Hillary Scholten with her son in Grand Rapids | Nick Mannes

Michigan Advance: The 3rd District had previously leaned GOP, but with the completed maps from redistricting, it now appears to be a toss-up. To what degree was that a factor in your decision to run again?

Scholten: I am certainly not afraid of a tough race. I raised my hand to get in the last time, when we were looking at a district that Trump had won by considerable margins. We shocked everyone with the incredible race that we ran. I know that people were attracted to my very no-nonsense, down-to-earth, practical, common-sense approach. You know, go to Washington, get things done. And it was exciting to see moderates, conservatives, progressives attracted to that message.

The new district certainly has more Democrats and a broader makeup of people who support candidates like me, and that is certainly going to change the game and is an exciting factor in the race. But at the end of the day, I raised my hand to run because I look around this district and I see a lot of people like me who are frustrated with the way things are in Washington, and who need a representative that understands their issues.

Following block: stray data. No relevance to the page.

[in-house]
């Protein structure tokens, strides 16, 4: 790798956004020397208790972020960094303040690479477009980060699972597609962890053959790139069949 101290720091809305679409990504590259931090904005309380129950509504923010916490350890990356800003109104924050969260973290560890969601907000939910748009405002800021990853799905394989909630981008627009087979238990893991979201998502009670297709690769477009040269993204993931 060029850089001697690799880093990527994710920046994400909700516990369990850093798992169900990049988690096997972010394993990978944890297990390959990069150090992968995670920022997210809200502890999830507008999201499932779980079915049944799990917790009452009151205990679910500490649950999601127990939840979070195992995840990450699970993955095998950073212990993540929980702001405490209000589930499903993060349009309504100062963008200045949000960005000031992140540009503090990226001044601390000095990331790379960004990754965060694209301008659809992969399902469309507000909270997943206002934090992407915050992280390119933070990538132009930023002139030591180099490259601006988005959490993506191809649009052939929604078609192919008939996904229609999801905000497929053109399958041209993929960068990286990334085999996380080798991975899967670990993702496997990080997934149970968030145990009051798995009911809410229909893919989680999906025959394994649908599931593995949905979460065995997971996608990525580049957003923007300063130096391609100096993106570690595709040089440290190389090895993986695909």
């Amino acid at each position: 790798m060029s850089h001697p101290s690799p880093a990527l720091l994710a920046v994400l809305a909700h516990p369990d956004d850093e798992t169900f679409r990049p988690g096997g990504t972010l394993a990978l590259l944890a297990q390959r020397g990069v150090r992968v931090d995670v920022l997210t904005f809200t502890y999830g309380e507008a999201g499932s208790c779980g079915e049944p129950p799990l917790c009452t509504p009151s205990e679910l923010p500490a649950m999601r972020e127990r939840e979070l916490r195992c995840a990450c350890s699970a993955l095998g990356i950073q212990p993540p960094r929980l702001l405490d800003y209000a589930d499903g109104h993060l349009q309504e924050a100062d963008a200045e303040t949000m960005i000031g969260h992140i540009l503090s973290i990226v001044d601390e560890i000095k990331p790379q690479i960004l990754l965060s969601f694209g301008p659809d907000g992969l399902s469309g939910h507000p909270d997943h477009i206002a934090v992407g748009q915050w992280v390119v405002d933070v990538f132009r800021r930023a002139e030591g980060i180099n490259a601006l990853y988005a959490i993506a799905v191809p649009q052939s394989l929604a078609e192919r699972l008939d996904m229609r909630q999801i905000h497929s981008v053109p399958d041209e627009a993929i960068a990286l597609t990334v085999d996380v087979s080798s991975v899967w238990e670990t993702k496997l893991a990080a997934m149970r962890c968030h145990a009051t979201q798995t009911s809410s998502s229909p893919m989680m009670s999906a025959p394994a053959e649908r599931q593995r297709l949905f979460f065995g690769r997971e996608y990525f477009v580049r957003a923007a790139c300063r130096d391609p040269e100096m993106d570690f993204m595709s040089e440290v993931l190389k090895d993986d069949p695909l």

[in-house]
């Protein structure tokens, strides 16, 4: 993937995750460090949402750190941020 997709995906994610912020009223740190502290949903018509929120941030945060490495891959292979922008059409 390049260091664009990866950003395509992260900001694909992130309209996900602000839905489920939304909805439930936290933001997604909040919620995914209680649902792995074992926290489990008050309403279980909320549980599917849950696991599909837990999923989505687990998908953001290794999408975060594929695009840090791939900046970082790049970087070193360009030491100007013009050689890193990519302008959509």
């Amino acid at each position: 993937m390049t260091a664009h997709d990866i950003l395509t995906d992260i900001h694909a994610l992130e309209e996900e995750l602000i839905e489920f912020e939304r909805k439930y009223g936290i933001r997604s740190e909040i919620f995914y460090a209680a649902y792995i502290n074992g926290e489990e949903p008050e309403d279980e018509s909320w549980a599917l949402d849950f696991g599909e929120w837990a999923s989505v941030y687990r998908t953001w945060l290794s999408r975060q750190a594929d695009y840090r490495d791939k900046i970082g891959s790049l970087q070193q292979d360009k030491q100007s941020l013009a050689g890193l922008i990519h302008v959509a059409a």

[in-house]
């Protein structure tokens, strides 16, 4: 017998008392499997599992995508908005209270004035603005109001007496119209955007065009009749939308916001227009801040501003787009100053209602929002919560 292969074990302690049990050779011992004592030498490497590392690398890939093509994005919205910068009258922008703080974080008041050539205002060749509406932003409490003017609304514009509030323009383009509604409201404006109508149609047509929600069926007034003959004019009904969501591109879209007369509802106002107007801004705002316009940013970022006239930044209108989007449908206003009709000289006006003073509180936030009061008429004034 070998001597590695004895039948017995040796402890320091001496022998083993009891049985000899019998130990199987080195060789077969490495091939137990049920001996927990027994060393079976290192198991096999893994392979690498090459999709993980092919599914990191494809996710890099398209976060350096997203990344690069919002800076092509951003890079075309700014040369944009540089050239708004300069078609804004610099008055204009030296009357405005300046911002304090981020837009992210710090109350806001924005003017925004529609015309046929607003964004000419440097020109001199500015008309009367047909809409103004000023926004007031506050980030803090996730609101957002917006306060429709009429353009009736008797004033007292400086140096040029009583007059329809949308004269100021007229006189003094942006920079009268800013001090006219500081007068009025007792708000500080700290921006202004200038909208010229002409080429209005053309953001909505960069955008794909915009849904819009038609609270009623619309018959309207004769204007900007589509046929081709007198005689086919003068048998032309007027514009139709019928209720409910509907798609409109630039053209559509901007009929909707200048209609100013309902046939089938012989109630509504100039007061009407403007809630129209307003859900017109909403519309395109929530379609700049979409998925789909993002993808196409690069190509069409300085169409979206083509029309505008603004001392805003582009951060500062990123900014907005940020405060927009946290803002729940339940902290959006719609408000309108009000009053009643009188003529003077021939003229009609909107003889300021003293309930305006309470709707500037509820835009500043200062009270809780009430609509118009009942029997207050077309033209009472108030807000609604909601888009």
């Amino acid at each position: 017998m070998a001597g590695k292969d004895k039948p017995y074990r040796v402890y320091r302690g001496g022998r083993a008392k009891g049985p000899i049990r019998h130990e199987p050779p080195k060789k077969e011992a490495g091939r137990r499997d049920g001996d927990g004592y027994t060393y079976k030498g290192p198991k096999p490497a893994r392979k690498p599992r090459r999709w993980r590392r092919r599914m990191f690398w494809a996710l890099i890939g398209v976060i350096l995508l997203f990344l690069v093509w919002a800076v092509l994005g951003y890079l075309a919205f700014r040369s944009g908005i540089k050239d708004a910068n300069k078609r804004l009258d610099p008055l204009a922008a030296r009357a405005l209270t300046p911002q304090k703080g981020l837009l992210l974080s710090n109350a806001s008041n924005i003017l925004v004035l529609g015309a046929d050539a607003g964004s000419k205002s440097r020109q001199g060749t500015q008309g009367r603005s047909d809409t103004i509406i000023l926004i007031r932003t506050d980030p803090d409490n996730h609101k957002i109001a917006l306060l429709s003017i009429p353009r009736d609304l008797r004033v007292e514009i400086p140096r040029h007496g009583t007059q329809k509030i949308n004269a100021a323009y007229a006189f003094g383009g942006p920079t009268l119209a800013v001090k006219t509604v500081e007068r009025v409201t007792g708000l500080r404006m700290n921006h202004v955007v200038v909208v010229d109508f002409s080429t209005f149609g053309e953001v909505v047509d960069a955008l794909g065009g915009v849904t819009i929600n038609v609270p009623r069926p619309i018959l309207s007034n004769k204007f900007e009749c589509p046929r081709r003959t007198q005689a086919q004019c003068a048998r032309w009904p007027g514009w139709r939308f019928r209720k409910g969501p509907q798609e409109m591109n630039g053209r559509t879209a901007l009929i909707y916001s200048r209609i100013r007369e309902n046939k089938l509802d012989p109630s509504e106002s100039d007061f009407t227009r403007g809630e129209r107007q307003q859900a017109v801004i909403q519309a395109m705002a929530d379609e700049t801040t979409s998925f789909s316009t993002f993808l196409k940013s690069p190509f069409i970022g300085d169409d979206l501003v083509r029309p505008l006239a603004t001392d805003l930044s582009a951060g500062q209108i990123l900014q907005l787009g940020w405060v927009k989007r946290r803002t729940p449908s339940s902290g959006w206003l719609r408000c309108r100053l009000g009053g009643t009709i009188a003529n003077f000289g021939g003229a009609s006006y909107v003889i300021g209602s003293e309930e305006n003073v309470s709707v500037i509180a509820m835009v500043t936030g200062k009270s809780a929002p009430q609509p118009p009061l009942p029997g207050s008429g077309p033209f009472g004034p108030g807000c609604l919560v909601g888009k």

Here in West Michigan, we have never sent a democratic woman, a mother, to Congress. I would be the first woman from Grand Rapids ever to go and represent us in Congress. That’s really significant when we think about that being a perspective that has never had a voice in Washington. And of course, I want folks to vote for me because of my experience. I’m a former Department of Justice lawyer, I’ve been a social worker, I’ve got the experience to go to Washington and get things done.

But it is also important for women and girls in our community to be able to see someone like them, someone from within their midst, rise up and be able to reach that level of leadership in our community. And I think that’s really exciting.

Michigan Advance: Among other things, Rep. Peter Meijer last year voted against stripping Rep. Marjorie Taylor Greene of her committees after her antisemetic comments, and said the Jan. 6 insurrectionists had “riot envy” after the [Black Lives Matter] protests. Has Meijer gone too far to the right for the district?

Scholten: It has been interesting to see a strong pivot from him. I hear from people every day who say, ‘Oh, that was disappointing.’ A lot of people were proud to see him vote against Trump on impeachment. I know I was. I actually reached out and thanked him. But we certainly have started to see a pivot, a shift, and there have been other things too that I think voters in this district in particular have been really frustrated by, myself included.